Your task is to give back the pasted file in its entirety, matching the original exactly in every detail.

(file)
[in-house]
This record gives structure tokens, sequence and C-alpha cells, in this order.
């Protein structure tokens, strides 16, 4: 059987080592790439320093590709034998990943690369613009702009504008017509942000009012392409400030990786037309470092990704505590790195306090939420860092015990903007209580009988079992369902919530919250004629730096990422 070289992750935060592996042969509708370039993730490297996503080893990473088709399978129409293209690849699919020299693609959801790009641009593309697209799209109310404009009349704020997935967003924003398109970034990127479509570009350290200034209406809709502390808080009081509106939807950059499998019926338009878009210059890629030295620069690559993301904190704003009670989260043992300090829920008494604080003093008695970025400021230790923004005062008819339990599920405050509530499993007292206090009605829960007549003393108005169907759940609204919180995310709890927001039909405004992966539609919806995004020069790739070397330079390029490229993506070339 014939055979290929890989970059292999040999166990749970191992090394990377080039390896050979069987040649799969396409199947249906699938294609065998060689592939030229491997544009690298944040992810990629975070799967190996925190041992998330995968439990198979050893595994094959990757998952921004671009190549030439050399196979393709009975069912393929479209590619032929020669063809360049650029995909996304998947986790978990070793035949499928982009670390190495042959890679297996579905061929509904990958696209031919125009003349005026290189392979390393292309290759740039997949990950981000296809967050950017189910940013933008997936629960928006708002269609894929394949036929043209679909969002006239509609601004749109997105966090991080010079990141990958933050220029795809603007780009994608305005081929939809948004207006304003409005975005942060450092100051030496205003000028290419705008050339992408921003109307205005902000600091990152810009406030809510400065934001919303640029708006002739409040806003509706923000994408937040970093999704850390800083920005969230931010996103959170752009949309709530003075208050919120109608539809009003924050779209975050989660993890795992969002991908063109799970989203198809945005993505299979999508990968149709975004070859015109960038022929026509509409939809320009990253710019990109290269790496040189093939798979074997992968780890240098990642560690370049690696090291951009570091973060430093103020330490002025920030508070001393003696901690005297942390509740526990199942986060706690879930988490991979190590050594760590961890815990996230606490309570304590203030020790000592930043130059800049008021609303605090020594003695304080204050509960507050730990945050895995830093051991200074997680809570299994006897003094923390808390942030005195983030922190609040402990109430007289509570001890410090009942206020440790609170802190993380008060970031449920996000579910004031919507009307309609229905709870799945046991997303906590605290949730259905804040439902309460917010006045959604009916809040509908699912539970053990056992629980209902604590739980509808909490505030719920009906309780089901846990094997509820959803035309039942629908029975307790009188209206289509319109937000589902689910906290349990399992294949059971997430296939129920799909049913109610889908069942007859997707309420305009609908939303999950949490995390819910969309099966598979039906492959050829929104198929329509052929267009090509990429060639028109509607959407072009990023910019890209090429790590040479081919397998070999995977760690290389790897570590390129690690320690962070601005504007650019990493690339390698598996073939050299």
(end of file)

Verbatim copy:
[in-house]
This record gives structure tokens, sequence and C-alpha cells, in this order.
């Protein structure tokens, strides 16, 4: 059987080592790439320093590709034998990943690369613009702009504008017509942000009012392409400030990786037309470092990704505590790195306090939420860092015990903007209580009988079992369902919530919250004629730096990422 070289992750935060592996042969509708370039993730490297996503080893990473088709399978129409293209690849699919020299693609959801790009641009593309697209799209109310404009009349704020997935967003924003398109970034990127479509570009350290200034209406809709502390808080009081509106939807950059499998019926338009878009210059890629030295620069690559993301904190704003009670989260043992300090829920008494604080003093008695970025400021230790923004005062008819339990599920405050509530499993007292206090009605829960007549003393108005169907759940609204919180995310709890927001039909405004992966539609919806995004020069790739070397330079390029490229993506070339 014939055979290929890989970059292999040999166990749970191992090394990377080039390896050979069987040649799969396409199947249906699938294609065998060689592939030229491997544009690298944040992810990629975070799967190996925190041992998330995968439990198979050893595994094959990757998952921004671009190549030439050399196979393709009975069912393929479209590619032929020669063809360049650029995909996304998947986790978990070793035949499928982009670390190495042959890679297996579905061929509904990958696209031919125009003349005026290189392979390393292309290759740039997949990950981000296809967050950017189910940013933008997936629960928006708002269609894929394949036929043209679909969002006239509609601004749109997105966090991080010079990141990958933050220029795809603007780009994608305005081929939809948004207006304003409005975005942060450092100051030496205003000028290419705008050339992408921003109307205005902000600091990152810009406030809510400065934001919303640029708006002739409040806003509706923000994408937040970093999704850390800083920005969230931010996103959170752009949309709530003075208050919120109608539809009003924050779209975050989660993890795992969002991908063109799970989203198809945005993505299979999508990968149709975004070859015109960038022929026509509409939809320009990253710019990109290269790496040189093939798979074997992968780890240098990642560690370049690696090291951009570091973060430093103020330490002025920030508070001393003696901690005297942390509740526990199942986060706690879930988490991979190590050594760590961890815990996230606490309570304590203030020790000592930043130059800049008021609303605090020594003695304080204050509960507050730990945050895995830093051991200074997680809570299994006897003094923390808390942030005195983030922190609040402990109430007289509570001890410090009942206020440790609170802190993380008060970031449920996000579910004031919507009307309609229905709870799945046991997303906590605290949730259905804040439902309460917010006045959604009916809040509908699912539970053990056992629980209902604590739980509808909490505030719920009906309780089901846990094997509820959803035309039942629908029975307790009188209206289509319109937000589902689910906290349990399992294949059971997430296939129920799909049913109610889908069942007859997707309420305009609908939303999950949490995390819910969309099966598979039906492959050829929104198929329509052929267009090509990429060639028109509607959407072009990023910019890209090429790590040479081919397998070999995977760690290389790897570590390129690690320690962070601005504007650019990493690339390698598996073939050299």